The ABCs of VOCs

By Ursula Leonowicz / 03.28.23

Your home’s indoor air quality is one of the most important improvements you can make

From opting for low or zero VOC paints, varnishes, and dyes to choosing materials that don’t produce off-gassing, there are a number of choices you can make to improve the air quality in your bathroom, while maintaining a look of luxury.

The design industry has been fighting to reduce, if not completely eliminate, volatile organic compounds (VOCs) from the marketplace, as some are known to have short-term or long-term adverse health effects. While low or no VOC products are becoming more common on the market, we often tend to forget about off-gassing — the airborne release of chemical in vapor form, which lingers long after the “new smell” has subsided, and the subtle odor is almost undetectable.

“I regularly see inquiries coming in from clients who are both health-conscious and looking for eco-friendly options when it comes to VOCs and off-gassing within their home,” says Mark Wolinsky, President of WETSTYLE, “They don’t want products coming into their homes and releasing toxic fumes or strong smells.”

What can one do to avoid VOCs and off-gassing when starting a bathroom remodel?

Preventing toxic fumes from entering the home for any project is by-far the most important off-gassing strategy for designers today. Selecting paints and products that are low-VOC and PVC-free, as well as sourcing fabrics that are without chemical stain repellents, is a good place to start. Consider using furniture made of natural materials instead of composite furniture as VOCs plummet when using materials such as solid wood.

Most solid surface and acrylic based bath fixtures, whether they’re bathtubs, sinks or shower trays, are made from raw materials composed of petrochemical derivatives and they generally contain large amounts of benzene, styrene and other binding agents to transform them from a liquid to a solid. In fact, most vanities on the market contain formaldehyde.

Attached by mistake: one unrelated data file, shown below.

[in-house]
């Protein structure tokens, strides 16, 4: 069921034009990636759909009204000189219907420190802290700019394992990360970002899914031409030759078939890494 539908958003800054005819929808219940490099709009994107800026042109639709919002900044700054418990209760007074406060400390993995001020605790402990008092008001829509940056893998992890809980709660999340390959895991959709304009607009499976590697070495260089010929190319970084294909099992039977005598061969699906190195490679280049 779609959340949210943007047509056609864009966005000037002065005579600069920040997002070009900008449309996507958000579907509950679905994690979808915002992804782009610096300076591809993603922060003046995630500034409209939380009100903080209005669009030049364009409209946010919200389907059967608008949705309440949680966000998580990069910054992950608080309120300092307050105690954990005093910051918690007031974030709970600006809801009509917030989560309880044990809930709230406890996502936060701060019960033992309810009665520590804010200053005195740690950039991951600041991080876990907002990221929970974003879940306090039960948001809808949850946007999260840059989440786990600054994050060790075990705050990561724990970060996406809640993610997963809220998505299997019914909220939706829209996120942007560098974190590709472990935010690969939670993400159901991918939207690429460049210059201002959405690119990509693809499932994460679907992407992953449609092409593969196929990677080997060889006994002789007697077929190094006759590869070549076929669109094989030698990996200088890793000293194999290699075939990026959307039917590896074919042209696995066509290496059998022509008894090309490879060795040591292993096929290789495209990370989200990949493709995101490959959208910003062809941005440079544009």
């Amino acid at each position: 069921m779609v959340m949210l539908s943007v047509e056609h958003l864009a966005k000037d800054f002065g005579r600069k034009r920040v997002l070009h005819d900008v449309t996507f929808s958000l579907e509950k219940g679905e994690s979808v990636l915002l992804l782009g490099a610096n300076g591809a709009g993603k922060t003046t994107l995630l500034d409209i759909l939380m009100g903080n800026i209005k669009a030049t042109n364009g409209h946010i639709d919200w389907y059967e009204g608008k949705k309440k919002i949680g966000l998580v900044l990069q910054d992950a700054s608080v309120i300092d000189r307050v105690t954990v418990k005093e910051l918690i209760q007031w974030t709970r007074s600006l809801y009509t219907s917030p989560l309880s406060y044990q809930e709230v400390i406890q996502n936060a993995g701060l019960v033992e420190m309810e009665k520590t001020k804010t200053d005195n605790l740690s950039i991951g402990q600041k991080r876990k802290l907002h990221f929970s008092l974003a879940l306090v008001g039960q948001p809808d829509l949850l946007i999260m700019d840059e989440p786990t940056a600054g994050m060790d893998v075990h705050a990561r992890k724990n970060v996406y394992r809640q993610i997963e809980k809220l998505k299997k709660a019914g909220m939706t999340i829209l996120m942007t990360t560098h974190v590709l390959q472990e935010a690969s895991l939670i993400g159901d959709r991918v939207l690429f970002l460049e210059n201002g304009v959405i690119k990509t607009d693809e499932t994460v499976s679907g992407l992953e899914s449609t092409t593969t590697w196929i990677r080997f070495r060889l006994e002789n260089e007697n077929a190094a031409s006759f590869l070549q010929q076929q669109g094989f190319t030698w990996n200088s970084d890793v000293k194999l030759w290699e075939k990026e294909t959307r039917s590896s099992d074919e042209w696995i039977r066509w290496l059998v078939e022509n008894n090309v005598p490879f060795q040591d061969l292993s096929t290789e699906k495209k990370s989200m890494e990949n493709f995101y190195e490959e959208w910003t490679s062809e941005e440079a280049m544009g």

Environmentally-Friendly Materials and Practices

WETSTYLE’s solution to the problem was to create WETMAR BiO, an eco-friendly thermo-insulating material that substitutes the petrochemical additives that are commonly used in the industry with a recipe composed of Mother Earth’s natural ingredients.

A first of its kind, WETMAR BiO is a mixture of soy extract and a combination of silica, quartz and marble. It is unique to WETSTYLE, and was specifically developed to make architecturally unique products that can be molded in one seamless piece.

“We started moving away from pure polyester resin in 2011 or 2012, after attending a few manufacturing shows in California, and moved towards an organic-based resin that leverages vegetable-based extracts to lower the VOC content and make it more environmentally friendly,” says Wolinsky.

As with its composite material WETMAR BiO, WETSTYLE is also committed to using environmentally-friendly materials for all of its wood furniture. In fact, all of WETSTYLE’s vanities are formaldehyde free and have zero VOCs, as the materials it uses are made from Forest Stewardship Council (FSC) Certified Woods and are California Air Resources Board (CARB) Compliant.

“Because of the bio-based materials we use, the products we offer are much healthier for you and your home,” says Wolinsky, who’s also at the head of the WETSTYLE Design Lab, an innovation lab dedicated to inventions in bathroom design, fixtures and materials.

Improving indoor air quality is essential for maintaining a healthy home environment. When it comes to bathroom remodels, selecting low or zero VOC products, PVC-free materials, and natural fabrics can significantly reduce the amount of off-gassing in your home. By choosing eco-friendly materials, such as WETMAR BiO and FSC Certified Woods, you can create a luxurious bathroom that is also safe for you and your family. With increasing awareness about the harmful effects of VOCs and off-gassing, it is important to make conscious decisions that prioritize the health and well-being of your loved ones.


By Ursula Leonowicz